Private William George Gibbard
Unit : Mortar Platoon, Support Company, 2nd Parachute Battalion, 1st Airborne Division.
Served : North Africa, Italy, North-West Europe (captured).
Army No. : 5387525
Camps : Stalag IV?, XIIA
Bill Gibbard served with Oxford & Bucks Light Infantry and, in 1940, was posted to France to become a part of the British Expeditionary Force. In 1943 he transferred to the Airborne Forces and was posted to the 2nd Parachute Battalion. In September 1944, the Battalion landed in the Arnhem area and held the Arnhem road bridge for four days before being compelled to surrender through a lack of ammunition. To read Bill Gibbard's experiences during the Battle, go to http://www.pegasusarchive.org/arnhem/bill_gibbard.htm
'By the third day we had almost run out of ammunition and were losing contact with our command. At some stage we had lost touch with Sgt McCreath but did not know what happened to him. Our position had become impossible and the order came 'Every man for himself'. Our instructions had been to make our way back across the river, where boats were waiting to join up with other forces. By this time the Germans had over-run our positions. We split into pairs, myself with Ron Mousel. We got as far as the Eusebius church, where 9 of us sheltered for the night. German troops came into the church at around 2am and we were all taken prisoner.'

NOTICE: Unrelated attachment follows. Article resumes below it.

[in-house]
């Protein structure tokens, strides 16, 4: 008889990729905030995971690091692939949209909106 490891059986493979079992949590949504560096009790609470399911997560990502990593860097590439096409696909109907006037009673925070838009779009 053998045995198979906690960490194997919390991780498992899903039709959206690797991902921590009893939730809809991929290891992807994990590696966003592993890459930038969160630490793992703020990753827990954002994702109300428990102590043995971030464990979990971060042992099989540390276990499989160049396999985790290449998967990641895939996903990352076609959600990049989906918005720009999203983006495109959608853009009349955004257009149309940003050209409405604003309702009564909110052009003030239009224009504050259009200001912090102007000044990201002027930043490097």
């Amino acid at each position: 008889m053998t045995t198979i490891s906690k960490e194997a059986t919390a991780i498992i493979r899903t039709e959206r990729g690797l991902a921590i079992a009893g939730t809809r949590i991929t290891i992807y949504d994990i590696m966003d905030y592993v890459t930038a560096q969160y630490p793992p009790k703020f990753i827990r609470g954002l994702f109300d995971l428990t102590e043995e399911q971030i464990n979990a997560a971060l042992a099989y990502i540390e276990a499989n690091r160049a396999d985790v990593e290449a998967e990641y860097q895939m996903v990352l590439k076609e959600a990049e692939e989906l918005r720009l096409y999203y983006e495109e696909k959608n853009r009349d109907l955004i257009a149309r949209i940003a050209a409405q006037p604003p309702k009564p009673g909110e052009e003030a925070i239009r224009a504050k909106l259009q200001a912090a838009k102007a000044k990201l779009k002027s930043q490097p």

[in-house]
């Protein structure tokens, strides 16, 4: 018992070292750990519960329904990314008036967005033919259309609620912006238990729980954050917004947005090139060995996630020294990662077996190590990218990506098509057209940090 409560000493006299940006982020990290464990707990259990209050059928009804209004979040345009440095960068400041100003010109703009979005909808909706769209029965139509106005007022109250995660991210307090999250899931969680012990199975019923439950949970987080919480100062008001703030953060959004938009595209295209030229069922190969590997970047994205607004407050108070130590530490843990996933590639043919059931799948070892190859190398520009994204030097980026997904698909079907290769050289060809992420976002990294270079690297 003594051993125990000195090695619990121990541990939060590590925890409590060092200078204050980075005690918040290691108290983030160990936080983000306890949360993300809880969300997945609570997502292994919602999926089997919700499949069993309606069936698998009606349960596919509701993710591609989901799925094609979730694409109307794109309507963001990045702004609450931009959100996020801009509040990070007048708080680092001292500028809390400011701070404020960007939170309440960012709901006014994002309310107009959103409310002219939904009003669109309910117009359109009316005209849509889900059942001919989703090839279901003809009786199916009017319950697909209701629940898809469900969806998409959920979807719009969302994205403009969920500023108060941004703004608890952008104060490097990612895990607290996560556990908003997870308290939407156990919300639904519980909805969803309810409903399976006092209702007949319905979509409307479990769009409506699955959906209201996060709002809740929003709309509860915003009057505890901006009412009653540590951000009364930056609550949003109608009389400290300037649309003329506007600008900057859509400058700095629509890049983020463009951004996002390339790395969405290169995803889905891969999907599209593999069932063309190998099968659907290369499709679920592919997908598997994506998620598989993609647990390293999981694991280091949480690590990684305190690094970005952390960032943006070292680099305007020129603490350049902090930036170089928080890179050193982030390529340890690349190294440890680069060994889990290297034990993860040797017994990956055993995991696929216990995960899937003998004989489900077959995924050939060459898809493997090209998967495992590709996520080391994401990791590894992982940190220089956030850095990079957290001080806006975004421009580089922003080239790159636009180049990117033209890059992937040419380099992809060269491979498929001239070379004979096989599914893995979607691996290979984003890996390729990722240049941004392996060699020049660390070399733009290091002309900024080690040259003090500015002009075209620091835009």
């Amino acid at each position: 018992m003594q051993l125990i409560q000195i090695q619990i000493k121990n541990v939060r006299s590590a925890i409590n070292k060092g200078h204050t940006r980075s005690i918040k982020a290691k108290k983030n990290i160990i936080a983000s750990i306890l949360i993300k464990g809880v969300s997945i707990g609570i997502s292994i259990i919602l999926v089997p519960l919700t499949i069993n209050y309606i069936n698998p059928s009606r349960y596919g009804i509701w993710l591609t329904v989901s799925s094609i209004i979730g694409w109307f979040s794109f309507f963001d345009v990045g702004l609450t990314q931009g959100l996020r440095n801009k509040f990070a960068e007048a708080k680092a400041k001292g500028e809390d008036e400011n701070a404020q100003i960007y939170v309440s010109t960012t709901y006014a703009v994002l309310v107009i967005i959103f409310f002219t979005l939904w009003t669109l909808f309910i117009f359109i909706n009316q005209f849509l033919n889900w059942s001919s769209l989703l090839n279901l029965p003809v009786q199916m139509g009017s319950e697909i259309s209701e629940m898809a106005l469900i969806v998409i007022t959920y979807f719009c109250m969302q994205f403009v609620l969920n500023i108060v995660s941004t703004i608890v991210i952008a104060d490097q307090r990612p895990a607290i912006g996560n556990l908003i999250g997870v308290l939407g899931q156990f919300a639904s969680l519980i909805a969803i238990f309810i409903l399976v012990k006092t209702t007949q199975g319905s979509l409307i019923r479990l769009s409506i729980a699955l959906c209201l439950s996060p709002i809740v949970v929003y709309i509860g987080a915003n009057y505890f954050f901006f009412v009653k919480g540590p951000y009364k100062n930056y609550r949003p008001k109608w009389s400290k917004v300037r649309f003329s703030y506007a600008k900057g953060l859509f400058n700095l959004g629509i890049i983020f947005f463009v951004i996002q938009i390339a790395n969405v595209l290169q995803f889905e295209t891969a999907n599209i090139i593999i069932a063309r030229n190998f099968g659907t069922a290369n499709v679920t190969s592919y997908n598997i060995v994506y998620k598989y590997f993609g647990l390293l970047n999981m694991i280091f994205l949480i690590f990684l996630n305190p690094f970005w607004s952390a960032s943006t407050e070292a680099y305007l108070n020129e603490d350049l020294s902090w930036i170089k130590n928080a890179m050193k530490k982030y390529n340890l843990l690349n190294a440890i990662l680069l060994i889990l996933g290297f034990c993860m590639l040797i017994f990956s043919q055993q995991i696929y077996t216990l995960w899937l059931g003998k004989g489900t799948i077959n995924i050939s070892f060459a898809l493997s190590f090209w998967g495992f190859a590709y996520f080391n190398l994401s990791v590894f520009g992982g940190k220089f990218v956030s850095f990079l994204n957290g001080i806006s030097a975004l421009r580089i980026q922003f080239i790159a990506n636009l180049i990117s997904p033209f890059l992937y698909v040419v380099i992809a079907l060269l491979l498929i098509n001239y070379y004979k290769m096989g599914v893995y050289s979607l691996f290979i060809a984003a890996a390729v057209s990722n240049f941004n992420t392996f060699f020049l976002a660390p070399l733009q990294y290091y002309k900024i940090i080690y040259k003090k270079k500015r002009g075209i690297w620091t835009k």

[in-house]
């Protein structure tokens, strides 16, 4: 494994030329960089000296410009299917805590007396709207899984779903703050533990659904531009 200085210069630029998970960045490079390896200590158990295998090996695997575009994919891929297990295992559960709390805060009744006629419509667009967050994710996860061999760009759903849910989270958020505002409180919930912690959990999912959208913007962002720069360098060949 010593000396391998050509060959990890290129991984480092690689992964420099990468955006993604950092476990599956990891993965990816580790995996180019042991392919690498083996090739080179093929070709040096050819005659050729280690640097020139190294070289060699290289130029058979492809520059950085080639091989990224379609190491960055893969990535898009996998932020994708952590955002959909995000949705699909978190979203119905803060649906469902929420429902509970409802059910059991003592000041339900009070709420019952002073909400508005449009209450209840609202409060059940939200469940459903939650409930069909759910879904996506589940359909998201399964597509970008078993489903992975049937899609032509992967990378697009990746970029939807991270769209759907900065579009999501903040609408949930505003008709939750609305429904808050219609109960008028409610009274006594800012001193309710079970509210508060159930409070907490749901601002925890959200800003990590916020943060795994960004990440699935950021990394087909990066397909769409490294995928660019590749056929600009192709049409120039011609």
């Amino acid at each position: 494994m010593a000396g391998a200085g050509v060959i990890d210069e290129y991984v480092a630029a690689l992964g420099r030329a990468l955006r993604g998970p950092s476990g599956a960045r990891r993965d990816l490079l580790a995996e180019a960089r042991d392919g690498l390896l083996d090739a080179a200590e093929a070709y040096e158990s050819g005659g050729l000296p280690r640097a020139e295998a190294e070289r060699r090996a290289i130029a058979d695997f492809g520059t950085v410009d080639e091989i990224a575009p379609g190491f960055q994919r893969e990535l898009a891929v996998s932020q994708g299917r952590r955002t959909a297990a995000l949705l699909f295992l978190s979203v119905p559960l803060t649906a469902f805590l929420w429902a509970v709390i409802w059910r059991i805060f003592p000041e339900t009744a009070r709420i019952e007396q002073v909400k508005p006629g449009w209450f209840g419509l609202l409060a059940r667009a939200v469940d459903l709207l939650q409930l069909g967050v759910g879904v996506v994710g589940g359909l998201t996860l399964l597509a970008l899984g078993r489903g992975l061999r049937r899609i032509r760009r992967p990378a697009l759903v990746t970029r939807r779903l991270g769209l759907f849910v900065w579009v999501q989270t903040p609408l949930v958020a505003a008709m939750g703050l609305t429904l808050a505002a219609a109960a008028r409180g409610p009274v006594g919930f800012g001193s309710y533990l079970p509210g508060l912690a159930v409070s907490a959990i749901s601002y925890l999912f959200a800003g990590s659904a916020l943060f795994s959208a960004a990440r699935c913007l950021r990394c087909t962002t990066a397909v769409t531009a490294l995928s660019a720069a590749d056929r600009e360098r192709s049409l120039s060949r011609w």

'Along with many other prisoners, I was put in a cattle truck and we set off on a three-day journey into Germany. We were continually bombed and machine-gunned by our own aircraft, who clearly had no idea we were on the train. We were taken to Stalag XII, where we were interrogated. Amongst the 2nd Parachute Regiment men with me there were Ron Mousel, Ted Duffle, 'Chinny' Chandler and 'Geordie' Hutton. Whilst there we celebrated Ron's 21st birthday by making him a cake - which was more like a fruitless bread pudding!'
'Each day we were marched from the camp to the town to board a train. We were taken to areas to repair railway tracks damaged by Allied bombing. It was a regular thing for the trains to be attacked by allied aircraft. The train would stop and the crew and guards would take shelter from the shelling, leaving the prisoners on board. Our pilots would have had no idea that we were on the train and we inevitably suffered casualties.'
'After about 9 weeks Ted Duffle and I ran away from a working party (which was not difficult!). We stayed in the area for some 48 hours but lack of food was a problem. We went to a house to ask for food but whilst the woman fed us her husband had gone off to raise the alarm. The first thing we knew was an army personnel carrier arriving at the house and we were taken back to Stalag XII. After 2 days of being confined to camp we were transferred to Stalag IV.'
'Stalag IV was a tougher regime and there were none of our mates there, the prisoners being predominantly Scots. Again we were on working parties, repairing railway lines in the Dresden area. Conditions in the camp were reasonable in as much as we were treated all right by the guards and had regular food, albeit poor quality. This was supplemented by one Red Cross parcel between two, usually only once a month. The worse thing was the accommodation, which was in huts. We had bunk beds with thin, straw mattresses. Lice were a major problem and the routine was that on a Sunday we would strip off and go through a decontamination chamber, where we were sprayed with jets of steam.'